If you have an infant in the NICU and they were born at less than 2500g you probably have noticed that we tend to feed these babies very slowly. As you descend into the very early gestational ages and see babies under 750g or 1250g we feed these babies even more slowly. You may have heard your nurse or doctor talk about MEF or minimal enteral feedings. Typically these feeds are about 1 ml/kg of body weight given every couple of hours. If you have a 1kg baby then that would be about 1 mL of milk every couple hours. This is done for about 3-5 days and really “feeding” is a bit of a misnomer as what you are really doing is trying to “prime the pump”. By exposing the newborn gut to small amounts of breastmilk this MEF is really designed to help the bowel adapt to what is coming which is larger volumes of milk. We prefer that this milk is from humans as opposed to cow’s as the bowel tolerates this type of nutrition far better.

Once we start increasing feedings it may seem like it takes forever to get to what we call full feeds. We tend to increase the amount of oral feedings by anywhere from 20 – 30 mL/kg/day until we reach somewhere between 150-165 mL/kg/day of milk intake. During this time you may hear about us using TPN which stands for total parenteral nutrition. This is a combination of fats, sugars and protein plus important vitamins and minerals that we have in a liquid form (yellow and creamy white) that we give your baby so they get what they need while awaiting their feeds to reach the full point. While it may seem like a long time, it is not by accident. What we are trying to avoid is a condition called necrotizing enterocolitis (NEC). NEC is typically diagnosed on an x-ray but more recently people are using ultrasound to identify it. It can present clinically in a variety of ways but the one that usually triggers us to think about NEC as a possibility is blood in the diaper. This may be related to an intolerance to cow’s milk protein but if it is NEC we may also see other signs such as a distended belly, pain when we push on it or changes in vital signs such as temperature fluctuations and fast heart rates. Some babies may also present with failure to breathe and have pauses that may initially be thought to be just apnea of prematurity. NEC fortunately is less common than many years ago but it still occurs with varying frequency in babies under 33 weeks for the most part. The Canadian Neonatal Network is a group of 32 NICUs in Canada and tracks a number of conditions with NEC being one. Here is how the different sites compare across the country. What you can see from the graph is that the incidence varies but is generally abut 4-5% or about 1 in 20 babies in the NICU under 33 weeks.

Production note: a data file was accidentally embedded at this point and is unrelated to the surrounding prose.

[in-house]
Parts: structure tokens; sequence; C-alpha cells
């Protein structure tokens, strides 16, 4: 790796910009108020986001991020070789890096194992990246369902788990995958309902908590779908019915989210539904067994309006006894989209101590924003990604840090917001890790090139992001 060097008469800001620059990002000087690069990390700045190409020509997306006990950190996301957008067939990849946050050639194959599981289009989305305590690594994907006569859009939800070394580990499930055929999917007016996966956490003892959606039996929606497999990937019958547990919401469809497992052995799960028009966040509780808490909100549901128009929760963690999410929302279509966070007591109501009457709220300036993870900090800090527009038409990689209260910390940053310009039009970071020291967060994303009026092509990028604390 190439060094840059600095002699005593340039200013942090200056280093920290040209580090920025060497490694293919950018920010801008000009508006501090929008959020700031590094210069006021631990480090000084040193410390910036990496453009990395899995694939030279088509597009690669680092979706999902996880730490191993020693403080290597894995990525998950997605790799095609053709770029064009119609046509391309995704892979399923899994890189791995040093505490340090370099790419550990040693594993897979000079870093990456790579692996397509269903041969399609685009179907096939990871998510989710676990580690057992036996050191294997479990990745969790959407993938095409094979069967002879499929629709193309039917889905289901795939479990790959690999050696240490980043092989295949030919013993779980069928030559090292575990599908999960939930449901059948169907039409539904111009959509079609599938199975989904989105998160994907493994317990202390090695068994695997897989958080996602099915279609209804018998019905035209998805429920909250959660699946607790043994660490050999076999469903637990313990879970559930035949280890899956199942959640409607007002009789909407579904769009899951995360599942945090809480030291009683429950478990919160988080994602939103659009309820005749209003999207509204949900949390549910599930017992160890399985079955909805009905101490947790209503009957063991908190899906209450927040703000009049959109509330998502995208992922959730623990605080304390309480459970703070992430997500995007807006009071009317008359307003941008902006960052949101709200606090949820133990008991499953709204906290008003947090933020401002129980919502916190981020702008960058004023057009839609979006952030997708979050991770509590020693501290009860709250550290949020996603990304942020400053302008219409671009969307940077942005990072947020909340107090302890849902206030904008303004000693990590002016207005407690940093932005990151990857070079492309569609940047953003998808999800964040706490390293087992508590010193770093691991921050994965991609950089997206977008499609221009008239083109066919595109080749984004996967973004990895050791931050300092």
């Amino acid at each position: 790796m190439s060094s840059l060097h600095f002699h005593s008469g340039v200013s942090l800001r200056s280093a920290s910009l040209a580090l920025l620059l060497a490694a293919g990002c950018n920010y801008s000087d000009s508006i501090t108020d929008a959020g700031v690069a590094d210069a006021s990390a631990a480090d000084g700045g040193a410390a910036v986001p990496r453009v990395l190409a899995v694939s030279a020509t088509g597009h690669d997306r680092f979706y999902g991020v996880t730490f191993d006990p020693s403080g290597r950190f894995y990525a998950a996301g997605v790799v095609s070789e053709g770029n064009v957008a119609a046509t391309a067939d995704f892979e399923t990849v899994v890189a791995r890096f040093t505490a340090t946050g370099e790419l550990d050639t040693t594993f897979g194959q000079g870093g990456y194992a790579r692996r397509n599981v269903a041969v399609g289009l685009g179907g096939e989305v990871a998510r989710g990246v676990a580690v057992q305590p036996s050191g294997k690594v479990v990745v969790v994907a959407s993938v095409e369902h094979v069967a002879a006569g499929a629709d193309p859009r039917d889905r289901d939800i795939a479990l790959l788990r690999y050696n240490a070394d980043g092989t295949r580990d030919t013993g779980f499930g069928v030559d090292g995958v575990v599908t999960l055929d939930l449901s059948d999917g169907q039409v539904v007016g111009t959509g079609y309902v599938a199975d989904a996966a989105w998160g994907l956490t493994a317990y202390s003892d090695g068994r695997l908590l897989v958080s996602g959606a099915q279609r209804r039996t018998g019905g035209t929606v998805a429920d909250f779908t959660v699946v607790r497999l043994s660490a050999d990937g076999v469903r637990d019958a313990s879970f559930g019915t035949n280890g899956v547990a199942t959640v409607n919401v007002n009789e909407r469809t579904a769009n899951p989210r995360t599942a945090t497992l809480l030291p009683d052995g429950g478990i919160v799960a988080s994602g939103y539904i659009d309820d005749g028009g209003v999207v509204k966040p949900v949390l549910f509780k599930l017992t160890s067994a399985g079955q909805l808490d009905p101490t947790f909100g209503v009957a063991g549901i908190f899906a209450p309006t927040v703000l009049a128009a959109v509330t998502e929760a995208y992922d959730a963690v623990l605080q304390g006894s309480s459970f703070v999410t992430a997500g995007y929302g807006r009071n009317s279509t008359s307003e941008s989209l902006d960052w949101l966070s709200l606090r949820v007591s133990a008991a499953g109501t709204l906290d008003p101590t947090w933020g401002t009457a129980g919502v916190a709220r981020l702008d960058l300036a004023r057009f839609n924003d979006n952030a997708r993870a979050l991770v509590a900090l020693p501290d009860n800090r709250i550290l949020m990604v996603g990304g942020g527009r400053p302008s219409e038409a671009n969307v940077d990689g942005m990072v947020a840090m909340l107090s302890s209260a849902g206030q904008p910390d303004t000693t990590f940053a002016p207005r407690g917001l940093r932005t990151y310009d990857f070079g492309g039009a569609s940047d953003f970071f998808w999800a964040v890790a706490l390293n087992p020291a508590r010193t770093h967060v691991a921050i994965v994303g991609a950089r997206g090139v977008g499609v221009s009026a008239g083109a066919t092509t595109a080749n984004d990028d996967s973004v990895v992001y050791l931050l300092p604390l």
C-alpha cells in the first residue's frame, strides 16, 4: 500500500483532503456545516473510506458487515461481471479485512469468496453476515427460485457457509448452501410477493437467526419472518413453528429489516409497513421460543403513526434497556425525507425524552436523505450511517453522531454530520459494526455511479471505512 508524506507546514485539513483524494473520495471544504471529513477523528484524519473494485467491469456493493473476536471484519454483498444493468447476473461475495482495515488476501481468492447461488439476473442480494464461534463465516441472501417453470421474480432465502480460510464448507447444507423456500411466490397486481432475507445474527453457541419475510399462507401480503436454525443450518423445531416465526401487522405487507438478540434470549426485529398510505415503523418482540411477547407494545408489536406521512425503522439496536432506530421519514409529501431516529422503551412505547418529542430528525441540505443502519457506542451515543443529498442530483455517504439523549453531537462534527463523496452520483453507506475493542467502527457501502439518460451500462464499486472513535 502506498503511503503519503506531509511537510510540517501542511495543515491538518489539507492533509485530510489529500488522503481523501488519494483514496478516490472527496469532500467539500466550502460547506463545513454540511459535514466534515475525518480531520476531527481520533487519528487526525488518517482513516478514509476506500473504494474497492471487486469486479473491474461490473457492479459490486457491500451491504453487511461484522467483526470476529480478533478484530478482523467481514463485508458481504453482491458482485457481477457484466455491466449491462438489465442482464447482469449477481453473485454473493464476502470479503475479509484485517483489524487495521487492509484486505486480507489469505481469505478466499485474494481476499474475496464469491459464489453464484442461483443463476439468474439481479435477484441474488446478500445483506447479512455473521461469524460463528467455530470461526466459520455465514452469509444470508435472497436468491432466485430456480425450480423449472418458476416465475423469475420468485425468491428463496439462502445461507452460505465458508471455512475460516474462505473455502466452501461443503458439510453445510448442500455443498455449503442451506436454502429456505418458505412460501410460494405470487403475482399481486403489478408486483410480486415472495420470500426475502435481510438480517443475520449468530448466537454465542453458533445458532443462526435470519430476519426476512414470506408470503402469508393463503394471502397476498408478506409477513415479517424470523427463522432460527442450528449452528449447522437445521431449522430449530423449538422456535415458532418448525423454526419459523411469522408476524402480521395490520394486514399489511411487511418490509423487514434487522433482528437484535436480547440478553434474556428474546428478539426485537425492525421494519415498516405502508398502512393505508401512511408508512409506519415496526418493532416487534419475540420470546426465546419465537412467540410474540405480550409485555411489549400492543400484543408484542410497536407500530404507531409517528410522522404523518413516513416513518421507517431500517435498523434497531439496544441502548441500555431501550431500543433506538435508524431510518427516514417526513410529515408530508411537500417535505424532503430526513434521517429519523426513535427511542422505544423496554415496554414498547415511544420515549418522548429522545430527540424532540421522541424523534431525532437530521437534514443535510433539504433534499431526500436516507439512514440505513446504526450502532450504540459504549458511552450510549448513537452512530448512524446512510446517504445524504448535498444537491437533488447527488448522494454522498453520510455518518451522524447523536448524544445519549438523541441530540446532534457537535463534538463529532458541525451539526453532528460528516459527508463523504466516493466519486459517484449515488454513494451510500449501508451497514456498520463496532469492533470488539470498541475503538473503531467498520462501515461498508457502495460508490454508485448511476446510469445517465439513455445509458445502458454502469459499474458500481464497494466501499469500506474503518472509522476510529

The simplest way to think of it is that the lining of the bowel on its innermost surface absorbs nutrition but also has a dual role of keeping bacteria in the gut space and not allowing any to get into the tissues of the bowel. If the lining breaks down and allows bacteria to get into the tissues then we have the start of NEC. If this progresses we can ultimately see gas being produced in the bowel wall on x-ray and sometimes this gas escapes into the circulation of the liver and you will hear someone talk about “portal venous gas”.

NEC is a serious condition that if caught early may heal up but even in those cases on occasion the tissue damage can be permanent and lead to dead (necrotic) bowel being removed. When this happens the healthy bowel is typically brought up to the surface of the skin and a plastic pouch applied to the skin to catch the intestinal contents. This allows for the portion of bowel in the belly to heal and at some point many weeks later the bowel will be reconnected.

What can we do to prevent NEC?

  • slow advancement of feeds
  • exclusive human milk diet
  • probiotics may be beneficial

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